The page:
“From my standpoint, I don’t even know why we have federal elected officials,” Uvalde, Texas, Mayor Don McLaughlin told Conservative Review earlier this month.
Illegal immigrants and an international cartel smuggling operation have completely overrun Uvalde, Texas, a small town with a population of 17,000. Uvalde might be 40-60 miles from the border, but to many, it feels more like Juarez, Mexico.
“We are in no man’s land. The state is not doing anything; the federal government is not doing anything,” said McLaughlin. “We are getting nothing. I’ve lived here all my life and have never seen anything like this. The people in the communities are getting scared. What is coming that we don’t see? Who knows? People up north and in D.C. have no clue what is going on here. They don’t realize that these people are not being screened for diseases. We’re fed up.”
But the surge in illegals coming over the border doesn’t present a threat only to the citizens in Texas cities and towns, but to the unaccompanied children and children of the migrants themselves. Lack of action by Congress to fund facilities where migrants are detained has caused a humanitarian crisis.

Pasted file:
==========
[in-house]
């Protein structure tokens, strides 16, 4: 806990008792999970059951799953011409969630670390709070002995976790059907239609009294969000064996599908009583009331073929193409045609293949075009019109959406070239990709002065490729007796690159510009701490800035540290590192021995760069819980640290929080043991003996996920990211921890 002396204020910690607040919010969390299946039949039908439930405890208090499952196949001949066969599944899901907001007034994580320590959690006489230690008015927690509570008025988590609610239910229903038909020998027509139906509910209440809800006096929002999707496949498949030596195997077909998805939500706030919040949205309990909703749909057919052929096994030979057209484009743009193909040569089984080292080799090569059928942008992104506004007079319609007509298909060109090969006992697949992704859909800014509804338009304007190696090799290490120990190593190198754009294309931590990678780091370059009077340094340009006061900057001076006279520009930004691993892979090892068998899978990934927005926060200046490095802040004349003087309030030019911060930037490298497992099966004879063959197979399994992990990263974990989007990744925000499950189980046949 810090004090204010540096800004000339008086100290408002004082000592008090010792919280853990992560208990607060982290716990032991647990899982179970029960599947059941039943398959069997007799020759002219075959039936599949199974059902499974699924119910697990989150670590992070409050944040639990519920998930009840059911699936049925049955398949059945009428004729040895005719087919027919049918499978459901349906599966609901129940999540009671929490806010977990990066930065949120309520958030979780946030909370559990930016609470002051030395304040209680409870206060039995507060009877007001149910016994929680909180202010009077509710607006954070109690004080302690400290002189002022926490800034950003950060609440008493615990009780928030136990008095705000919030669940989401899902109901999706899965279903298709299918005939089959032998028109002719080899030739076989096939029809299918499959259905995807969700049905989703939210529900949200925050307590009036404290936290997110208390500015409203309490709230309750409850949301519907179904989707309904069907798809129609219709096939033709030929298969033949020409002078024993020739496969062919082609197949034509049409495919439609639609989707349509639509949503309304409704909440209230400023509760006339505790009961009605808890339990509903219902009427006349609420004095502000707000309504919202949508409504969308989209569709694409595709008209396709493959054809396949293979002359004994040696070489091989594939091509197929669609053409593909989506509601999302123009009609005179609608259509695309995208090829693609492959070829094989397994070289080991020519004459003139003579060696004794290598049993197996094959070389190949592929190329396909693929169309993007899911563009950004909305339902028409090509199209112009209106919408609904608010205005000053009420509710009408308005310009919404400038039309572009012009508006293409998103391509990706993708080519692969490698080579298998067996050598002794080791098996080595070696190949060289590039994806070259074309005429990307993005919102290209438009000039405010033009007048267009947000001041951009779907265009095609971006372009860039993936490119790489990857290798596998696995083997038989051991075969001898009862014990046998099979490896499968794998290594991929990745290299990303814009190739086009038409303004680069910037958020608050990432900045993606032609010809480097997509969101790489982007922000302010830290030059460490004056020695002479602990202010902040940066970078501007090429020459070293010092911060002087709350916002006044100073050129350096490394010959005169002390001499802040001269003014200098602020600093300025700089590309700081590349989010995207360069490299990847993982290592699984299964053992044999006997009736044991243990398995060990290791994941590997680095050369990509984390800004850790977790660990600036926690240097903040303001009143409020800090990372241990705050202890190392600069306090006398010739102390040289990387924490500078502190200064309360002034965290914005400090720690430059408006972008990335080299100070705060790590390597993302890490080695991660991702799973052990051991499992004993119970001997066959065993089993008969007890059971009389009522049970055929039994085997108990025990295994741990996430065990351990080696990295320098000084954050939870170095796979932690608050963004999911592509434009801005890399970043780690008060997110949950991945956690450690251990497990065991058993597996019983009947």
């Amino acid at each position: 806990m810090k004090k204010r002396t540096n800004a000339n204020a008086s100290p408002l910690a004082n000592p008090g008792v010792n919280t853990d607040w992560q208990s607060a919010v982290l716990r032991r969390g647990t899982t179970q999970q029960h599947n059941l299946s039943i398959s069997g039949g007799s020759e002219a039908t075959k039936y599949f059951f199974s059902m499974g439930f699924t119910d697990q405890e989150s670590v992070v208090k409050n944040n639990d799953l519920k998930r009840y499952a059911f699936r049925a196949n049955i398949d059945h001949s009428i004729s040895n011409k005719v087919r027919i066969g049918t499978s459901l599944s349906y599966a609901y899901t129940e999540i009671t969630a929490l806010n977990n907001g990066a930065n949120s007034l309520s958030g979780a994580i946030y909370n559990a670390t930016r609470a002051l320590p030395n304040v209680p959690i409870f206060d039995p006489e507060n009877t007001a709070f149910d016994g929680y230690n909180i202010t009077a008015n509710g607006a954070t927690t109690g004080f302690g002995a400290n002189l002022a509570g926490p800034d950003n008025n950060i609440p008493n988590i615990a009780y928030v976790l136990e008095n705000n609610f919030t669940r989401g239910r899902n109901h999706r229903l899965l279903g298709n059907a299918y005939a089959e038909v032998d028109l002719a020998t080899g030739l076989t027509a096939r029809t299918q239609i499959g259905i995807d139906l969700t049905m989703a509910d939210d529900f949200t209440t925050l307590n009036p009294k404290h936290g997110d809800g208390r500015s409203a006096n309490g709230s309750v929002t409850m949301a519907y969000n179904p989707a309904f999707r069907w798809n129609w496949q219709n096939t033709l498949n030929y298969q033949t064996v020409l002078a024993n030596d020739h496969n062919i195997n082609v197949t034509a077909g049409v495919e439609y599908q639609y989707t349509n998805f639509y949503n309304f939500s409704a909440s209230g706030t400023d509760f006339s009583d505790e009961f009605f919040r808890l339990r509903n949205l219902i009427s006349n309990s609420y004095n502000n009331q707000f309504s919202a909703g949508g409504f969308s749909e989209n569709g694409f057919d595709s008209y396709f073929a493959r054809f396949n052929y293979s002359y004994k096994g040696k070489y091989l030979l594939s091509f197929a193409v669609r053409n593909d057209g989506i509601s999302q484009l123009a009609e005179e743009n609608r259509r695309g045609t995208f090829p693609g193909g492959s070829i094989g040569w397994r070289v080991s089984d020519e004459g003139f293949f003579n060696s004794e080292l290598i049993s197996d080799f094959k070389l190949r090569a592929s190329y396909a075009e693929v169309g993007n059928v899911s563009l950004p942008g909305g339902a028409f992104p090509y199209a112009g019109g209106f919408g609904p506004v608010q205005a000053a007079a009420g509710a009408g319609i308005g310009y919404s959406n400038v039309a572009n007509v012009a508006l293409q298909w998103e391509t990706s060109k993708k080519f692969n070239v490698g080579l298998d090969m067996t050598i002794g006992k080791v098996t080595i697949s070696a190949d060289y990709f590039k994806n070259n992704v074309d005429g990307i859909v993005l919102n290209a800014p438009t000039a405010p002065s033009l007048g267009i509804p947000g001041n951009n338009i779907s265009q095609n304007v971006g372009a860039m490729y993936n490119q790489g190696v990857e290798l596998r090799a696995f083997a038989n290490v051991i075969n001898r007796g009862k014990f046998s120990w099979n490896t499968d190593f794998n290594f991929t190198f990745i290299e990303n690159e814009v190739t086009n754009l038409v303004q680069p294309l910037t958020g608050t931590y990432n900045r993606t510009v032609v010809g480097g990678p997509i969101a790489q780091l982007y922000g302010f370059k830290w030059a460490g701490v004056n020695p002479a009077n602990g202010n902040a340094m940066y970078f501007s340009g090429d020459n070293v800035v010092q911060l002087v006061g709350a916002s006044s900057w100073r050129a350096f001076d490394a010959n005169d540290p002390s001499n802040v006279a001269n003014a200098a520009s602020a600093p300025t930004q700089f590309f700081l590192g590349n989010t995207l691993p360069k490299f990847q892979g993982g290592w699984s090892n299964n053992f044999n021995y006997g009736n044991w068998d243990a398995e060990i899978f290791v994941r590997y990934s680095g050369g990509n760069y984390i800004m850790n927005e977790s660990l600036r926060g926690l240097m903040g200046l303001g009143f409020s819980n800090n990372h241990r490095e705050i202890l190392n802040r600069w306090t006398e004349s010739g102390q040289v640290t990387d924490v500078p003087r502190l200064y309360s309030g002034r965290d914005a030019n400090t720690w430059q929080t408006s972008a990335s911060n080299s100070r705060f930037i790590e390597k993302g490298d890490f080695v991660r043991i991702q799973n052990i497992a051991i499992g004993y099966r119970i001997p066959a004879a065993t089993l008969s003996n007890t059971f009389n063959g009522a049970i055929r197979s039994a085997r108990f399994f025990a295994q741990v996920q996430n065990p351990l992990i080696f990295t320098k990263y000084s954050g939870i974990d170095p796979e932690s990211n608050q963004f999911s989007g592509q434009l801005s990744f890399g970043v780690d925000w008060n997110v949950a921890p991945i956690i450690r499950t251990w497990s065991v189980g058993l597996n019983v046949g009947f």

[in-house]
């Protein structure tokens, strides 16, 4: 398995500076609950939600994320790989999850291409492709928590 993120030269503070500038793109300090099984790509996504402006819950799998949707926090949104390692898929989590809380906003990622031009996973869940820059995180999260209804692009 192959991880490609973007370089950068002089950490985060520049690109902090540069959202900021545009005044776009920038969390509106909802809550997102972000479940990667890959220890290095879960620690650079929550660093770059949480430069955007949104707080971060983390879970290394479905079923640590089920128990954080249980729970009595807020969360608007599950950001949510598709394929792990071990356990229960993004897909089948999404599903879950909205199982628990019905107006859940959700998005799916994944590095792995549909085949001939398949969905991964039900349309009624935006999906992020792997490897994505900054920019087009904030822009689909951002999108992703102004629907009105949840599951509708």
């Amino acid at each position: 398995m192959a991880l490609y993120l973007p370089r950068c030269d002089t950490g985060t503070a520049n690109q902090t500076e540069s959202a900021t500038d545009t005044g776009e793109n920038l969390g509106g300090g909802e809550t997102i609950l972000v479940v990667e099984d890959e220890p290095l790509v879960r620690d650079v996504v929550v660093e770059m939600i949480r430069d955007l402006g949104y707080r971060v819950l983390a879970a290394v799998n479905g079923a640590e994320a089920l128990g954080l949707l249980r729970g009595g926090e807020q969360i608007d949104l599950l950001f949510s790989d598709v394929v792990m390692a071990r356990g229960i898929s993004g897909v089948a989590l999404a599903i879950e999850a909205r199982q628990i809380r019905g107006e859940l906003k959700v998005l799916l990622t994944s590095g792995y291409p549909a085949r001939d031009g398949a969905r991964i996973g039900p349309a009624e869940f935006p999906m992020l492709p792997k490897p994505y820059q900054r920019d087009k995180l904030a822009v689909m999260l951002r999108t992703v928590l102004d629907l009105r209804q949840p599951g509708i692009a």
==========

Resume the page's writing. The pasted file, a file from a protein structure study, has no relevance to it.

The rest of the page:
Acting Customs and Border Protection Commissioner John Sanders is urging Congress to pass a $4.6 billion emergency funding package that includes nearly $3 billion to care for unaccompanied migrant children.
Border Patrol is holding around 15,000 people, but the agency considers 4,000 to be top capacity.
“The death of a child is always a terrible thing, but here is a situation where, because there is not enough funding … they can’t move the people out of our custody,” Sanders said.
Governor Greg Abbott is now sending 1,000 National Guard troops to the U.S.-Mexican border in order to help stave off the flood of illegals that continue to pour in.
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